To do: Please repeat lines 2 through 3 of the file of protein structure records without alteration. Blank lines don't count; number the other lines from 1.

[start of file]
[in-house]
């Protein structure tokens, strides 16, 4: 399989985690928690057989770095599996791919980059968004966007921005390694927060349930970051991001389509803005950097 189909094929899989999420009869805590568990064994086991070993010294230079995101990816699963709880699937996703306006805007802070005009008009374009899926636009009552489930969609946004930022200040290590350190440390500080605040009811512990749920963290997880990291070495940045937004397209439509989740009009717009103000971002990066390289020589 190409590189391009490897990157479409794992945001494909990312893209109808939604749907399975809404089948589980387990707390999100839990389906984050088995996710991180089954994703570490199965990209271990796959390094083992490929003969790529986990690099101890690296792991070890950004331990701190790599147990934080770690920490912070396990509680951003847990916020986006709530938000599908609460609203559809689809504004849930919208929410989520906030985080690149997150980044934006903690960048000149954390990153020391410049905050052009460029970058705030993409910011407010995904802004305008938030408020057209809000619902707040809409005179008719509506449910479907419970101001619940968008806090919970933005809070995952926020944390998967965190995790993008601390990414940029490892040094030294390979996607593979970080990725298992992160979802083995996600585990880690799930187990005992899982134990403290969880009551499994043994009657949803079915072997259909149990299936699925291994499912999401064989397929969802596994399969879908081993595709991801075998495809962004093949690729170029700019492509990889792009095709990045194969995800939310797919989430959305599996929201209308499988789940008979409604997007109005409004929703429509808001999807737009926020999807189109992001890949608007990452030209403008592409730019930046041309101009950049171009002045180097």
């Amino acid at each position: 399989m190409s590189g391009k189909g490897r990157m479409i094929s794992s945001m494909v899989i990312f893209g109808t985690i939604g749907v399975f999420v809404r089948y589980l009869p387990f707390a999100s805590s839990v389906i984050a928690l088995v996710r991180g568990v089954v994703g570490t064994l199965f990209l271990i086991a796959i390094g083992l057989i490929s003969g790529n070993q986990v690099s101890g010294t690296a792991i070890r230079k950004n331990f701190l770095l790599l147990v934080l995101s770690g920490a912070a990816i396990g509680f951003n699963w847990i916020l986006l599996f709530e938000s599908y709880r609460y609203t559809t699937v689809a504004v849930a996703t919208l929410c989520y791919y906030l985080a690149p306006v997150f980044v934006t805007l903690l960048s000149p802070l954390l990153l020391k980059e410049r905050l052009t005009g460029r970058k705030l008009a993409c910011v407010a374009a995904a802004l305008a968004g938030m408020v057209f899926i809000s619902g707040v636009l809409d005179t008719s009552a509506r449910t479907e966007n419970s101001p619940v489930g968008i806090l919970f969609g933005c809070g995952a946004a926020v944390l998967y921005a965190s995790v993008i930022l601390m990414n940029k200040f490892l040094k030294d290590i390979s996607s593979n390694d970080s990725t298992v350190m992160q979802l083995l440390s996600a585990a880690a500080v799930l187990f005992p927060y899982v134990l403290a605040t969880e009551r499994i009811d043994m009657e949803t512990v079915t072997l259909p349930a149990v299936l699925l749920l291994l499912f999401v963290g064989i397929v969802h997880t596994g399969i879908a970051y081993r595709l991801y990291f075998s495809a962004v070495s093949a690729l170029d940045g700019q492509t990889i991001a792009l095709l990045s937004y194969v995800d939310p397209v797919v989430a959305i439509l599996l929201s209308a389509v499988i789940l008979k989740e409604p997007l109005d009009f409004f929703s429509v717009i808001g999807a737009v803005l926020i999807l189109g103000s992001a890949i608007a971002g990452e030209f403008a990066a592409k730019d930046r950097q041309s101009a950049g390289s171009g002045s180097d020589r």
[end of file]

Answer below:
């Protein structure tokens, strides 16, 4: 399989985690928690057989770095599996791919980059968004966007921005390694927060349930970051991001389509803005950097 189909094929899989999420009869805590568990064994086991070993010294230079995101990816699963709880699937996703306006805007802070005009008009374009899926636009009552489930969609946004930022200040290590350190440390500080605040009811512990749920963290997880990291070495940045937004397209439509989740009009717009103000971002990066390289020589 190409590189391009490897990157479409794992945001494909990312893209109808939604749907399975809404089948589980387990707390999100839990389906984050088995996710991180089954994703570490199965990209271990796959390094083992490929003969790529986990690099101890690296792991070890950004331990701190790599147990934080770690920490912070396990509680951003847990916020986006709530938000599908609460609203559809689809504004849930919208929410989520906030985080690149997150980044934006903690960048000149954390990153020391410049905050052009460029970058705030993409910011407010995904802004305008938030408020057209809000619902707040809409005179008719509506449910479907419970101001619940968008806090919970933005809070995952926020944390998967965190995790993008601390990414940029490892040094030294390979996607593979970080990725298992992160979802083995996600585990880690799930187990005992899982134990403290969880009551499994043994009657949803079915072997259909149990299936699925291994499912999401064989397929969802596994399969879908081993595709991801075998495809962004093949690729170029700019492509990889792009095709990045194969995800939310797919989430959305599996929201209308499988789940008979409604997007109005409004929703429509808001999807737009926020999807189109992001890949608007990452030209403008592409730019930046041309101009950049171009002045180097």
């Amino acid at each position: 399989m190409s590189g391009k189909g490897r990157m479409i094929s794992s945001m494909v899989i990312f893209g109808t985690i939604g749907v399975f999420v809404r089948y589980l009869p387990f707390a999100s805590s839990v389906i984050a928690l088995v996710r991180g568990v089954v994703g570490t064994l199965f990209l271990i086991a796959i390094g083992l057989i490929s003969g790529n070993q986990v690099s101890g010294t690296a792991i070890r230079k950004n331990f701190l770095l790599l147990v934080l995101s770690g920490a912070a990816i396990g509680f951003n699963w847990i916020l986006l599996f709530e938000s599908y709880r609460y609203t559809t699937v689809a504004v849930a996703t919208l929410c989520y791919y906030l985080a690149p306006v997150f980044v934006t805007l903690l960048s000149p802070l954390l990153l020391k980059e410049r905050l052009t005009g460029r970058k705030l008009a993409c910011v407010a374009a995904a802004l305008a968004g938030m408020v057209f899926i809000s619902g707040v636009l809409d005179t008719s009552a509506r449910t479907e966007n419970s101001p619940v489930g968008i806090l919970f969609g933005c809070g995952a946004a926020v944390l998967y921005a965190s995790v993008i930022l601390m990414n940029k200040f490892l040094k030294d290590i390979s996607s593979n390694d970080s990725t298992v350190m992160q979802l083995l440390s996600a585990a880690a500080v799930l187990f005992p927060y899982v134990l403290a605040t969880e009551r499994i009811d043994m009657e949803t512990v079915t072997l259909p349930a149990v299936l699925l749920l291994l499912f999401v963290g064989i397929v969802h997880t596994g399969i879908a970051y081993r595709l991801y990291f075998s495809a962004v070495s093949a690729l170029d940045g700019q492509t990889i991001a792009l095709l990045s937004y194969v995800d939310p397209v797919v989430a959305i439509l599996l929201s209308a389509v499988i789940l008979k989740e409604p997007l109005d009009f409004f929703s429509v717009i808001g999807a737009v803005l926020i999807l189109g103000s992001a890949i608007a971002g990452e030209f403008a990066a592409k730019d930046r950097q041309s101009a950049g390289s171009g002045s180097d020589r």